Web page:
But they are not a club without issues.
Their stadium and their training ground remain under private ownership, as they have since 2004.
Cellino is said to have drastically improved the financial mess he inherited from Gulf Finance House but United are faced with a myriad of legal cases.
Their squad are 17th in the Championship after losing at QPR on Saturday.
Brady said: “What Manchester City offer is global investment potential. It’s very appealing. The City Football Group (CFG) have got Melbourne City and New York City, on top of Manchester City. It wouldn’t surprise me at all if we see a Shanghai City before long.
“You could easily invest in a whole load of academies in China and make the most of the young boys over there, of which there are millions.
“If you commit and do it properly, you can’t go far wrong – and China know they’ll benefit from the players who come through.”
CMC chairman Ruigang Li, whose organisation spent six months negotiating with City, said he expected the tie-up “to benefit China’s football industry on multiple levels.”
“City Football Group represents a differentiated, systematic approach to building a global platform for football know-how, player development, academy programmes and commercial partnerships,” Li said.
“We and our consortium partner CITIC Capital also see this investment as a prime opportunity for furthering the contribution of China to the global football family.”
Khaldoon Al Mubarak, chairman of CFG, said: “Football is the most loved, played and watched sport in the world and in China, the exponential growth pathway for the game is both unique and hugely exciting.
“We have, therefore, worked hard to find the right partners and to create the right deal structure to leverage the incredible potential that exists in China, both for CFG and for football at large.”
Brady claimed that City were “probably overvalued” at £2bn. “It shows how important this sort of deal is to Chinese football,” he said.
There is widespread agreement that Manchester City’s owner, Sheikh Mansour, needs money from China far less than China needs its association with the Premier League leaders.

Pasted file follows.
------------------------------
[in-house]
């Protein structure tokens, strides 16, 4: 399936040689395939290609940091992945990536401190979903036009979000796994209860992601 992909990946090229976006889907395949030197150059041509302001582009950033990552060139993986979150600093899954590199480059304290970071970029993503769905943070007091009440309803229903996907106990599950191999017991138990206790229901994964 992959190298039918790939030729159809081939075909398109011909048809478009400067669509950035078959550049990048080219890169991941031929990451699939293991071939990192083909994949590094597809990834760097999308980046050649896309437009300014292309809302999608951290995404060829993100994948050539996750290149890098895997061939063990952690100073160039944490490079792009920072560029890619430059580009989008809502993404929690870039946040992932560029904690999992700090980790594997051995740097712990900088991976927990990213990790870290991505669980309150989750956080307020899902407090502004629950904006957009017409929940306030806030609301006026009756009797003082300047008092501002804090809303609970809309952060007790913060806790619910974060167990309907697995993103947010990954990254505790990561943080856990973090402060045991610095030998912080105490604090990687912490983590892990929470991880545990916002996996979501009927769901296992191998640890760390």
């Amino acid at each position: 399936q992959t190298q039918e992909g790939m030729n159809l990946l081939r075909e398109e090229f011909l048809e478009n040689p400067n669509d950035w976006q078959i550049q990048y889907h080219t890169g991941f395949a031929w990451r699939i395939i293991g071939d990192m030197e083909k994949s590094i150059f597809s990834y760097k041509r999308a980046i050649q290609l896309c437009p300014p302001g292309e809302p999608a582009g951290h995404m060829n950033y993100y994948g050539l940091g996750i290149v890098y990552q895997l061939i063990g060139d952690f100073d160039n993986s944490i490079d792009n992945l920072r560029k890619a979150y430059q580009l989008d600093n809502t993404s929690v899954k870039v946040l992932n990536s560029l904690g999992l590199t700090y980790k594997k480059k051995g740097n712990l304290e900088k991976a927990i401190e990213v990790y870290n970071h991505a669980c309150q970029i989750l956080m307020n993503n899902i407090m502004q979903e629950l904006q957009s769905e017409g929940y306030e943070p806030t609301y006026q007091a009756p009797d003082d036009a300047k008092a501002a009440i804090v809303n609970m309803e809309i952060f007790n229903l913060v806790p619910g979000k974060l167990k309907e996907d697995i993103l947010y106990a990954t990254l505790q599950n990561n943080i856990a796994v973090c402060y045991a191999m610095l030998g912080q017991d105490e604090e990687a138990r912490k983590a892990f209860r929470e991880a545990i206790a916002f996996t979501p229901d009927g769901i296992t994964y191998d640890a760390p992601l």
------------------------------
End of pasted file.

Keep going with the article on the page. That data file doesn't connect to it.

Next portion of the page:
Leeds have not been a top-flight club for 11-and-a-half years but their profile lingers.
They have the highest away attendance in the Championship again this season.
Their incessant appearances on Sky Sports are down to the fact that the satellite company can always bank on large audience figures whenever United are televised.
Simon Chadwick, a professor at Coventry University and an expert in sports business and marketing, said: “There are different types of Chinese investors – state-owned enterprises and private equity groups.
“The private equity groups aren’t necessarily looking for a high-profile club like Manchester City.
“They might buy a club because they’ve been told to by the Chinese government or because it will earn them government favour and potentially access to lucrative contracts.
“It’s all part of the plan to create a global sports industry in China.
“I’ve been predicting (investment in an English club) for a while now. In the last 12 months, the Chinese have been investing in clubs all over Europe.
“They don’t really have a track record of running football clubs yet so it would be premature to say if Chinese ownership was good or bad but I don’t think they’ll run clubs as vanity products.
“They’ll run them in a rational way, with the business acumen that’s seen the huge economic growth in China over the past 20 years.
“They’d want to try and build up a positive image here but there are plenty of poor Chinese investors out there. There’s an old saying about being careful what you wish for.”